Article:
1. Oye What I'm Gonna Tell You by Milanés
  2. The Night We Set the Dead Kid on Fire by Ephraim
  3. Everyday Chica by Cecilia Rodríguez Milanés
  4. Mud Song by Terry Thaxton
  5. Marielitos, Balseros and Other Exiles by Cecilia Rodríguez Milanés
Department of English Graduate Programs

Francois-Xavier Gleyzon, Ph.D.

Education

  • Ph.D. from University of Lancaster - United Kingdom (2008)

Courses

No courses found for Spring 2018.

No courses found for Fall 2017.

Course Number Course Title Mode Session Date and Time Syllabus
50947 LIT6216 Issues in Literary Study Web B Web Not Online
The course focuses on early modern English literatures/cultures and contemporary cultural/visual theories. We will read works of fiction, prose, and plays by Thomas More, Thomas Wyatt, Edmund Spenser, Robert Burton, George Herbert, William Shakespeare, and John Milton. Several segments of the course focus on the re-construction and re-presentation of the human body - including a critical investigation of anatomy as a visual concept (the Icarian/cartographic gaze), and how early cartographic practice reveals a striking iconic correlation between maps and the (female) body (Robert Burton). Specific seminars will also explore how the acts of creating/writing are themselves devices for fashioning the body and identity (Wyatt), positioning the self within a social and religious order as well as defining the otherness of gender (Shakespeare). Undertaking close readings of specific renaissance/early modern texts as well as visual artefacts such as films and paintings, the course provides a unique insight into Early Modern’s visual culture and helps refashion, re-map broader issues that engage the then emergent status of cultural and religious identity, nation, and individuality.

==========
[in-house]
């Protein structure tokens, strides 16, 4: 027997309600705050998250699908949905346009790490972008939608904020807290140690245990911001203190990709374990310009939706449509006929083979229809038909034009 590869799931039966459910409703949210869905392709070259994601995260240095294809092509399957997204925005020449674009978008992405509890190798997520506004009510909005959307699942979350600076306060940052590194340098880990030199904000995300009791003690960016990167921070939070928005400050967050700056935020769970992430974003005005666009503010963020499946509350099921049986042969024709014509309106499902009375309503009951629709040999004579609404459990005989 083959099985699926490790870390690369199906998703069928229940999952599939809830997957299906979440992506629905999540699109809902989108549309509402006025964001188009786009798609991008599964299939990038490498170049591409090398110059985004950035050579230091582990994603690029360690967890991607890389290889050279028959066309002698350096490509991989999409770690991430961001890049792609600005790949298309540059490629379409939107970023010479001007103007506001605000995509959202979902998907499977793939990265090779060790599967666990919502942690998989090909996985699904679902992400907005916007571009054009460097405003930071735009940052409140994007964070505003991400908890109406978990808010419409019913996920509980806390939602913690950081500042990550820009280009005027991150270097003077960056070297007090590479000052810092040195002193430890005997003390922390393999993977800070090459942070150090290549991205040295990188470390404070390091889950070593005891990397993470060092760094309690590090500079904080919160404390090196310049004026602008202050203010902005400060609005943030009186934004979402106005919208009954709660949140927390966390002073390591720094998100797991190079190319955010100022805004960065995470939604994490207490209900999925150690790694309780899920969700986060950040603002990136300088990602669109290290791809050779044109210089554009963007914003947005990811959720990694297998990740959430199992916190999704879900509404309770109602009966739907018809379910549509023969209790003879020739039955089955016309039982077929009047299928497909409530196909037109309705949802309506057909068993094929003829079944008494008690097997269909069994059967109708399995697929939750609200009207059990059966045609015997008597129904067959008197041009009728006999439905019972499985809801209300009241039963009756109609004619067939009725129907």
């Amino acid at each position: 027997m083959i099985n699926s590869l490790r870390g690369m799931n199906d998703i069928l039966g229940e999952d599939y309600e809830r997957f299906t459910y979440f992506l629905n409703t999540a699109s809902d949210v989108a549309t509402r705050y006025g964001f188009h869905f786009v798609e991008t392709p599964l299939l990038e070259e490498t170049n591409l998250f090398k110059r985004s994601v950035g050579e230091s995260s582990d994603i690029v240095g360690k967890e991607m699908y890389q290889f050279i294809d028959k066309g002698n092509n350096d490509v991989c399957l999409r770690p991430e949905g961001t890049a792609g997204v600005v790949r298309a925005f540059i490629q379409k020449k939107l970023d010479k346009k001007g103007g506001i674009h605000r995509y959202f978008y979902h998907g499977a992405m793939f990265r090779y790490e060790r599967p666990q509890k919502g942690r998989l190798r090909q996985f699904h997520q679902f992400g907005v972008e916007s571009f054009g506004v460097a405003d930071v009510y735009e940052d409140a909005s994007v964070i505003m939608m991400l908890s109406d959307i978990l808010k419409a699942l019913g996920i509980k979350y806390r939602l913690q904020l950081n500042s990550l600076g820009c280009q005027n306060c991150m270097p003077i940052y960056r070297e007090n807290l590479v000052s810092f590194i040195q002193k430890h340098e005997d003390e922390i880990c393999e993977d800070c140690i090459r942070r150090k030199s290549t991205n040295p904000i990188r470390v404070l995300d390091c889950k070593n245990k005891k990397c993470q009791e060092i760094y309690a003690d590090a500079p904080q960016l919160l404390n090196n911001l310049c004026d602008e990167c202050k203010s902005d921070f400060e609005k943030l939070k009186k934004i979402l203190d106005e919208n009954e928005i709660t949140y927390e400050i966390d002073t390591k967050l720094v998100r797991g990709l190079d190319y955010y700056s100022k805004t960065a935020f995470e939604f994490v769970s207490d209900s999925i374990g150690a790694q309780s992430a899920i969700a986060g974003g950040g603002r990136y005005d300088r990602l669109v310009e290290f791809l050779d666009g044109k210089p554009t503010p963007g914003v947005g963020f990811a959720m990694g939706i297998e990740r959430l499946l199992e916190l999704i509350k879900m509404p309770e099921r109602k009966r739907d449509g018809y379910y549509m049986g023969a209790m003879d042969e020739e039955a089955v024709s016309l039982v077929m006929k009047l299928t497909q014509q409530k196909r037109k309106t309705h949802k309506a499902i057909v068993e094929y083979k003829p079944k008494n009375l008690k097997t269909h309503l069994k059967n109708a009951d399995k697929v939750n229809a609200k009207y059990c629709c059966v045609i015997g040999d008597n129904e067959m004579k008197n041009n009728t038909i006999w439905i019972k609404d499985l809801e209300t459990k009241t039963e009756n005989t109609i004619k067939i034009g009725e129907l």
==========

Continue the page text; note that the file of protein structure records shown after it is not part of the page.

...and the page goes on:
Course Number Course Title Mode Date and Time Syllabus
10980 LIT6216 Issues in Literary Study Face2Face W 7:30PM - 10:15PM Not Online
LIT6216.0001: ISSUES IN LCT: VISUAL SHAKESPEARE
(Gleyzon)

PR: Graduate standing in English

Course Description:
“Drama is first and foremost a Visual Art” (Al Pacino, Sight and Sound, 2007). This course explores such issues as the way the visual contests the printed word, or the way it figures class and gender issues, or occupies the spaces of theatricality, fashion, landscape, the marketplace and the production of texts. It examines the process of translating Shakespeare's language into images, and offers specific ways of both understanding/penetrating and visualizing Shakespeare’s world. Shakespeare’s stage and concern was indeed The Globe, and central to the goal of this course is the careful scrutiny of Shakespeare's plays in relation both to early modern visual culture and to modern film versions and their world-wide reception.

Undertaking close readings of specific Shakespeare’s texts as well as visual artifacts such as films and paintings, the course provides a unique insight into Shakespeare and Early Modern’s visual culture and helps refashion, re-map broader issues that engage the then emergent status of cultural and religious identity, nation, and individuality. Finally, the course argues for the critical importance of thinking Shakespeare now. We will therefore consider what Shakespeare has to offer now (in an age of visual/global cultures) and in the future.

Plays include specifically Richard II, Richard III, King Lear, Hamlet, Macbeth, Othello, The Merchant of Venice, and Romeo and Juliet, supplemented by readings on Shakespearean criticism and contemporary theory.

No courses found for Fall 2016.

No courses found for Summer 2016.

Updated: Aug 15, 2017

Department of English • College of Arts & Humanities at the University of Central Florida
Phone: 407-823-5596 • Fax: 407-823-3300 • english@ucf.edu